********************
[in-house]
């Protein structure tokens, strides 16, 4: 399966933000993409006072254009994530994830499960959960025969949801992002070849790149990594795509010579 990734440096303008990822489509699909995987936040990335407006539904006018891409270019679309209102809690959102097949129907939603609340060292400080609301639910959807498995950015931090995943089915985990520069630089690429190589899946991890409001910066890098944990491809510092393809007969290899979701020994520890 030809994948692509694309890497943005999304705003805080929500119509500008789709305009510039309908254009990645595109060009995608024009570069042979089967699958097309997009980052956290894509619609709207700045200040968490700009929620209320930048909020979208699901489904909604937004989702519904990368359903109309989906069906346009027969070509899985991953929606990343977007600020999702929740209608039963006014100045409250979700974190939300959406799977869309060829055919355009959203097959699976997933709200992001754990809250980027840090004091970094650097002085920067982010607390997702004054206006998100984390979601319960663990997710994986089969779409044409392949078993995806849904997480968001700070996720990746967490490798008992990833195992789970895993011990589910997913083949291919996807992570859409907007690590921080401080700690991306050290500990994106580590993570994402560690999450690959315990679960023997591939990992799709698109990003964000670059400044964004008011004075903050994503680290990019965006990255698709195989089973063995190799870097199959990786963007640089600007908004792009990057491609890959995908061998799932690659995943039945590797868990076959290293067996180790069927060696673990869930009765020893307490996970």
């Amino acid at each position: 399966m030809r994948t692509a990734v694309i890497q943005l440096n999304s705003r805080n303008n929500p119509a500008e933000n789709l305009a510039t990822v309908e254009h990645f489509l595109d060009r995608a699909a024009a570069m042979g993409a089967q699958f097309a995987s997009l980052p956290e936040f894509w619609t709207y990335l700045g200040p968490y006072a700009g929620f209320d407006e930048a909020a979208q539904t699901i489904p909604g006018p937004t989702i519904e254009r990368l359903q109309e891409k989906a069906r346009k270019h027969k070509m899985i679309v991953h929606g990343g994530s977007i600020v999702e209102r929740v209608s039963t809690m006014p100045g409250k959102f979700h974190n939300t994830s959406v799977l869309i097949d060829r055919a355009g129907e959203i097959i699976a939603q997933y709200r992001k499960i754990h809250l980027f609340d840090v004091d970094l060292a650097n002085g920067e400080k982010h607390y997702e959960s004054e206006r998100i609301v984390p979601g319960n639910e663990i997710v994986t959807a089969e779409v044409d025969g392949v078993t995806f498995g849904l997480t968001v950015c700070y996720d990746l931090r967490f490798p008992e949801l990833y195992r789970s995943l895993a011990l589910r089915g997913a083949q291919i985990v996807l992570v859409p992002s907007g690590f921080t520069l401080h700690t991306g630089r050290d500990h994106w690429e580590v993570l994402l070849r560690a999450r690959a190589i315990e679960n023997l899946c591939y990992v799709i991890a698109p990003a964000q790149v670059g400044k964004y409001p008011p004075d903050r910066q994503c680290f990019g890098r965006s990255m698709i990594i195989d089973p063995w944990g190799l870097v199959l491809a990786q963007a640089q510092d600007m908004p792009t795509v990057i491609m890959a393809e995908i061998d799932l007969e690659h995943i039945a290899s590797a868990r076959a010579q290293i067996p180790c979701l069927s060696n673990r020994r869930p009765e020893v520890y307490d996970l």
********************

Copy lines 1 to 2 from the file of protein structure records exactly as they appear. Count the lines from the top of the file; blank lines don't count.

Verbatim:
[in-house]
């Protein structure tokens, strides 16, 4: 399966933000993409006072254009994530994830499960959960025969949801992002070849790149990594795509010579 990734440096303008990822489509699909995987936040990335407006539904006018891409270019679309209102809690959102097949129907939603609340060292400080609301639910959807498995950015931090995943089915985990520069630089690429190589899946991890409001910066890098944990491809510092393809007969290899979701020994520890 030809994948692509694309890497943005999304705003805080929500119509500008789709305009510039309908254009990645595109060009995608024009570069042979089967699958097309997009980052956290894509619609709207700045200040968490700009929620209320930048909020979208699901489904909604937004989702519904990368359903109309989906069906346009027969070509899985991953929606990343977007600020999702929740209608039963006014100045409250979700974190939300959406799977869309060829055919355009959203097959699976997933709200992001754990809250980027840090004091970094650097002085920067982010607390997702004054206006998100984390979601319960663990997710994986089969779409044409392949078993995806849904997480968001700070996720990746967490490798008992990833195992789970895993011990589910997913083949291919996807992570859409907007690590921080401080700690991306050290500990994106580590993570994402560690999450690959315990679960023997591939990992799709698109990003964000670059400044964004008011004075903050994503680290990019965006990255698709195989089973063995190799870097199959990786963007640089600007908004792009990057491609890959995908061998799932690659995943039945590797868990076959290293067996180790069927060696673990869930009765020893307490996970």